A landmark State Council decree is expected to help rural migrant workers substantially, an official said yesterday.
The decree on "doing a good job in the management of and service for rural migrant workers" was issued last week and is now being implemented nationwide.
For years, rural migrant workers have been limited to taking jobs in big cities that local residents reject as dirty or dangerous, such as on construction sites, said Yuan Chongfa, deputy director of the China Center for Town Reform and Development.
Many migrant workers are not paid in full, if at all, for months of work, partly because they failed to sign labor contracts beforehand or because their bosses refused to pay them using various excuses, Yuan said.
This scenario is expected to change substantially with the implementation of the decree, he said.
The State Council document says all trades and types of work should be open to laborers of urban and rural origin without discrimination.
Employers must sign contracts with rural migrant workers and these contracts should specify the type of work, conditions and payment. When a firm goes bankrupt, the migrant workers should be paid before other debts are cleared.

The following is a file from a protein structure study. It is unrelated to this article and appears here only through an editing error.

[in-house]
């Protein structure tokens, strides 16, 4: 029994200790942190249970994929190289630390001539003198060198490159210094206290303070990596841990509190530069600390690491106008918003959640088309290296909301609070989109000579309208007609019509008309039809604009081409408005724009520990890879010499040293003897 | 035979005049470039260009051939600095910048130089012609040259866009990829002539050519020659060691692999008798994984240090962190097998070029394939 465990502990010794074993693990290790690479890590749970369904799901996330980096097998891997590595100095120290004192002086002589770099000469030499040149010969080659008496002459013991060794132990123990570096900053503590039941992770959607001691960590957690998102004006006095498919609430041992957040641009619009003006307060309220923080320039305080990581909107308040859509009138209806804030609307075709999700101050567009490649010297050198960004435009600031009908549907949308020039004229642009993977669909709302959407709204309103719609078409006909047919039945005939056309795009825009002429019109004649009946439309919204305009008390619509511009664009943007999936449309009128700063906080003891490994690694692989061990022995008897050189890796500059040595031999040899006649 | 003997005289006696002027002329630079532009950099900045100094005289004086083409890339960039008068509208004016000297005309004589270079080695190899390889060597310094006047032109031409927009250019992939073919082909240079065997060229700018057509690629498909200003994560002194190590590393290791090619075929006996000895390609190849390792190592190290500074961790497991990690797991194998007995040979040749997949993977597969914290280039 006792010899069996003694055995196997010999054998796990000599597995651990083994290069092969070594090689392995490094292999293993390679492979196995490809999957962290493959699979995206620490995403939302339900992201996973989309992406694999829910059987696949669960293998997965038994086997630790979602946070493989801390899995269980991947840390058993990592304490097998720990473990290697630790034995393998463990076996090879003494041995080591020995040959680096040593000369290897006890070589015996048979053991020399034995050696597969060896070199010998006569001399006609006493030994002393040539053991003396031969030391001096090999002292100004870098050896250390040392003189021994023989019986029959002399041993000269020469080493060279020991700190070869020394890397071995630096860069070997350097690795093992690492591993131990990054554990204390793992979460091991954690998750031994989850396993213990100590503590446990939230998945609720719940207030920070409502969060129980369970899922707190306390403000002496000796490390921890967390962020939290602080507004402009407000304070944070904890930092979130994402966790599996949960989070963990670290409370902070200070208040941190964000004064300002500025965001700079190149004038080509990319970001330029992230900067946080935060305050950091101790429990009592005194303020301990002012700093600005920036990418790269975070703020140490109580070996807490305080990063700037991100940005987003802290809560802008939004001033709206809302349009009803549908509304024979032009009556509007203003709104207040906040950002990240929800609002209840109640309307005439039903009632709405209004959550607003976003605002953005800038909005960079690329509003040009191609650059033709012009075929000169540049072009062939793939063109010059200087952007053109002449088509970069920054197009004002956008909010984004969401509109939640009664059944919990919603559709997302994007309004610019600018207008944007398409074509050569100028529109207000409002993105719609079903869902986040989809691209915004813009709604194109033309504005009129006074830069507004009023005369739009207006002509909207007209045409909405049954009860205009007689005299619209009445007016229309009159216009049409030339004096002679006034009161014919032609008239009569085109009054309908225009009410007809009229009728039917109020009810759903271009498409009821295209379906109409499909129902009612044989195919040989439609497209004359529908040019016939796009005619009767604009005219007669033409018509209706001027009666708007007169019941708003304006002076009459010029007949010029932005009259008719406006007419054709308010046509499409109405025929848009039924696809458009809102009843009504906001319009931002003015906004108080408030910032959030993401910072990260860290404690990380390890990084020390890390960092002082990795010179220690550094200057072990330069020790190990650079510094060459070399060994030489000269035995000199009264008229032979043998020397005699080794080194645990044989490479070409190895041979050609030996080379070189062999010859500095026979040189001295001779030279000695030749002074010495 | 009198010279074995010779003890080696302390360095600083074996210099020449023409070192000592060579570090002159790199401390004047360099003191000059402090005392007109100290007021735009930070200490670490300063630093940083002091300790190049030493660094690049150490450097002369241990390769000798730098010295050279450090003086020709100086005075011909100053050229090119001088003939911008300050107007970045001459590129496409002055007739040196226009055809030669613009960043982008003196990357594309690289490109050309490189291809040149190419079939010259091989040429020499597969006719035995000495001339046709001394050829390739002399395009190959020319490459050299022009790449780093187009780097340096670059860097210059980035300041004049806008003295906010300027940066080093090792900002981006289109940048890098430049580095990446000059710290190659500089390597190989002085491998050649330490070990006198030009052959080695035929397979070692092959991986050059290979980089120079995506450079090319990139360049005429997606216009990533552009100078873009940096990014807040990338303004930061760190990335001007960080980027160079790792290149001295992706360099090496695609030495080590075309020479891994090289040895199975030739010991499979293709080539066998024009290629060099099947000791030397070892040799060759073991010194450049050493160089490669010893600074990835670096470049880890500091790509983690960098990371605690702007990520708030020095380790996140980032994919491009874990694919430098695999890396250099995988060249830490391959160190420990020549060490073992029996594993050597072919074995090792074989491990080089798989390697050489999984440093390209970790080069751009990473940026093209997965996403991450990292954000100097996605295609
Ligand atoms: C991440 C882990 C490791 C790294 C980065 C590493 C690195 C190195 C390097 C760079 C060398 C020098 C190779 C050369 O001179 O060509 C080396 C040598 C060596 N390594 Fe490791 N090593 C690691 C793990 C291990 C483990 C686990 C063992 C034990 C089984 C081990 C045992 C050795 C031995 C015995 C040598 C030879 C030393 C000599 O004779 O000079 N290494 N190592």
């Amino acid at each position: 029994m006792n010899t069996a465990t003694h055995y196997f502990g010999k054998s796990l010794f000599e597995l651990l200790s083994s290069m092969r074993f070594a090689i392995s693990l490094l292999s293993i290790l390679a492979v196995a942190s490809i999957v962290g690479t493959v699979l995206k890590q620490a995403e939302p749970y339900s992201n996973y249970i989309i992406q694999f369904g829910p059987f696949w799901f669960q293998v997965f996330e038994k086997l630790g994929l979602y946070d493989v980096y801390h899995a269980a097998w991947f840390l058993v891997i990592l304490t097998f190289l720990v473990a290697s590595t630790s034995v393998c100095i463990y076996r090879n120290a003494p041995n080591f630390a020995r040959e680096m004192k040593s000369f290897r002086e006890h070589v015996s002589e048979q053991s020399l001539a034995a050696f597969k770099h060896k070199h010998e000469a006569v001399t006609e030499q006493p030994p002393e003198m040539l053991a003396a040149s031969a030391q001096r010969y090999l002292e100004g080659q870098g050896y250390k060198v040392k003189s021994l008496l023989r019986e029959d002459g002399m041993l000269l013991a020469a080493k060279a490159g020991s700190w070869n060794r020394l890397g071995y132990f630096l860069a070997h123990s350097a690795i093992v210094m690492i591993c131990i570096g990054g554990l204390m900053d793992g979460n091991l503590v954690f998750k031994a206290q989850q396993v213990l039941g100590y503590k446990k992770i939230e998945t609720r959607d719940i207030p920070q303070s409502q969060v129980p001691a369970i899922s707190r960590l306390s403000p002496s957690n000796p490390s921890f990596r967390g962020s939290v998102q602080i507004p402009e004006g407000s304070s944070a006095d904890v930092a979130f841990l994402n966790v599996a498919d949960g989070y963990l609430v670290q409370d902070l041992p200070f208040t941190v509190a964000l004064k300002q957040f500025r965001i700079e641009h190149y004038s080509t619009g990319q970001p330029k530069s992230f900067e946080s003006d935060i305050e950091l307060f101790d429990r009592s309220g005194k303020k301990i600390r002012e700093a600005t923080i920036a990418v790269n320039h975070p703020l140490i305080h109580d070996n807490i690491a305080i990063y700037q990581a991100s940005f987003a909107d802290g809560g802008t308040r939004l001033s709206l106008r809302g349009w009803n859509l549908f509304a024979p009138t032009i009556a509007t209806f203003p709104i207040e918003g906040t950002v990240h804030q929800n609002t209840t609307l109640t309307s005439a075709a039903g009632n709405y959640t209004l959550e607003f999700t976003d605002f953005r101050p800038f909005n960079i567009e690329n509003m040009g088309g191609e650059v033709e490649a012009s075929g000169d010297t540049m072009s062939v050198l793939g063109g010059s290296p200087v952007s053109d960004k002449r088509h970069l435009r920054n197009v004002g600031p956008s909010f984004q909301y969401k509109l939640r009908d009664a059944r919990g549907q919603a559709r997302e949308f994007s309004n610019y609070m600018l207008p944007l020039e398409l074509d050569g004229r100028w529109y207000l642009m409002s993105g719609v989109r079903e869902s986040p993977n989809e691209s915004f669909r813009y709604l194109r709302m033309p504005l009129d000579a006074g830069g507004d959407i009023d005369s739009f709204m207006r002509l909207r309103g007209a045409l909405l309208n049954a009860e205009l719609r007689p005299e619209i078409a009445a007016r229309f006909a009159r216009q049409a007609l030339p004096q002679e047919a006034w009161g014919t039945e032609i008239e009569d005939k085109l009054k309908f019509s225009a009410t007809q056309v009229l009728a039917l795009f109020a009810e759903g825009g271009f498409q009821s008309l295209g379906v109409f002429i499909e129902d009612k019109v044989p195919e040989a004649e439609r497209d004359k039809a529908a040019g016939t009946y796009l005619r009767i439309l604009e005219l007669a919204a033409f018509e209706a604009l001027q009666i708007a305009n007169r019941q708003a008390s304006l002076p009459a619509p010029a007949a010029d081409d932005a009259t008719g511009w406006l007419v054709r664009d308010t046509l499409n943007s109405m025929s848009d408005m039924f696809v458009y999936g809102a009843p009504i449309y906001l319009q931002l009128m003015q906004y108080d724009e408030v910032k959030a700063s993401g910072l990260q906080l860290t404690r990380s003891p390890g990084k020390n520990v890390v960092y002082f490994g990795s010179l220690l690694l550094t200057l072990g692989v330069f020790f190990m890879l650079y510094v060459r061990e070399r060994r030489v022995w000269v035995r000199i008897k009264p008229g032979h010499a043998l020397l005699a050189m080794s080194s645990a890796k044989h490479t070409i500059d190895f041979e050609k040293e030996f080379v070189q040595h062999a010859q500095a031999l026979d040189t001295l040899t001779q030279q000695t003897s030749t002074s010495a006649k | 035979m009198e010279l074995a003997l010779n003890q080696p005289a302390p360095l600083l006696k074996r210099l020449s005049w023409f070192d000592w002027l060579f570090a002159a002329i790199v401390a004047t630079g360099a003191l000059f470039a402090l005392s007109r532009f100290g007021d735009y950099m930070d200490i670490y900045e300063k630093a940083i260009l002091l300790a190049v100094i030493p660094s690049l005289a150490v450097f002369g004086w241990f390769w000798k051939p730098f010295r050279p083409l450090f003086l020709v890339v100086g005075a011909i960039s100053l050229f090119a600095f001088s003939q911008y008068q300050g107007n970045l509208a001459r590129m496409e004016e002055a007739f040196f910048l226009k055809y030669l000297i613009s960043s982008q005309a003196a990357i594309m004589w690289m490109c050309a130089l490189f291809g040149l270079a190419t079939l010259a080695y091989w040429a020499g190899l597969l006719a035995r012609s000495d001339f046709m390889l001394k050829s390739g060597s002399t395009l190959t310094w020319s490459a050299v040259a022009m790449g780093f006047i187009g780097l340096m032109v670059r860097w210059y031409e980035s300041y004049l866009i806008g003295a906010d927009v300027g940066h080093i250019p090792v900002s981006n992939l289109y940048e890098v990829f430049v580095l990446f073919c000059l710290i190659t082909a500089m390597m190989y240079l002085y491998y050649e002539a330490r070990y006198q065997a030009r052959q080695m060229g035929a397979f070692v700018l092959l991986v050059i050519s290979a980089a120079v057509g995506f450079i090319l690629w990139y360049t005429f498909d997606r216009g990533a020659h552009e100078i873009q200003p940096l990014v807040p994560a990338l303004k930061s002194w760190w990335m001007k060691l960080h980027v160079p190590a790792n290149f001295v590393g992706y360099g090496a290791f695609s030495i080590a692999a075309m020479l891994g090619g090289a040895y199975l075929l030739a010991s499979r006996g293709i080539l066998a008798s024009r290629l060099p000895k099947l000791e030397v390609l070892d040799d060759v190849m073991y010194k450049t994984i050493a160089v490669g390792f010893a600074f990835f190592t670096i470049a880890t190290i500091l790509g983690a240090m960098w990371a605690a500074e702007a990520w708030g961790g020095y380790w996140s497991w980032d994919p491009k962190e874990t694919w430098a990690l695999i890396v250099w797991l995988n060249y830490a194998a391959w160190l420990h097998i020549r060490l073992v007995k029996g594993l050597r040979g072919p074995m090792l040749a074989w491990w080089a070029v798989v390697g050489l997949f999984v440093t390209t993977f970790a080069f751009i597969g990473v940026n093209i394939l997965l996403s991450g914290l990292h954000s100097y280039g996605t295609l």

The decree also encourages urban State schools to open their doors to the children of migrant farmers.
In the past, rural migrant workers had to pay extra fees to enroll their children in urban schools or else send the children to schools run by unqualified staff or simply not send the youngsters to school at all.
Xiao Xuehui - a professor with the Southwest Nationalities Institute in Chengdu in Sichuan Province, one of the largest sources of rural migrant workers - said it is the government's responsibility to serve the rural migrant workers, who are taxpayers.
The Ministry of Labor and Social Security yesterday announced that a one-month special campaign launched on December 15 had so far helped 626,000 rural migrant workers in 23 provinces and municipalities get back 350 million yuan (US$42 million) in payments owned, Xinhua News Agency reported last night.
But, in the long run, the rights and interests of rural migrant workers will be safeguarded by legislation rather than one or two campaigns, Xiao said.
The government should fully understand the significance of the huge flow of migrant workers from rural areas into cities and design better policies to deal with urbanization, the basis of modernization, said Chinese sociologists.
It is an inevitable trend of this process that surplus rural laborers will move to the cities, said Hong Dayong, associate professor with the Department of Social Studies of the Renmin University of China.
He said a population shift would help ease the pressure on the nation's limited cultivatable land and other agricultural resources and much aid rural ecological protection.
Hong was echoed by Li Qiang, professor with Tsinghua University who specializes in social stratification.
Urbanization is a major way to fill the development gap between China's cities and countryside, said Li.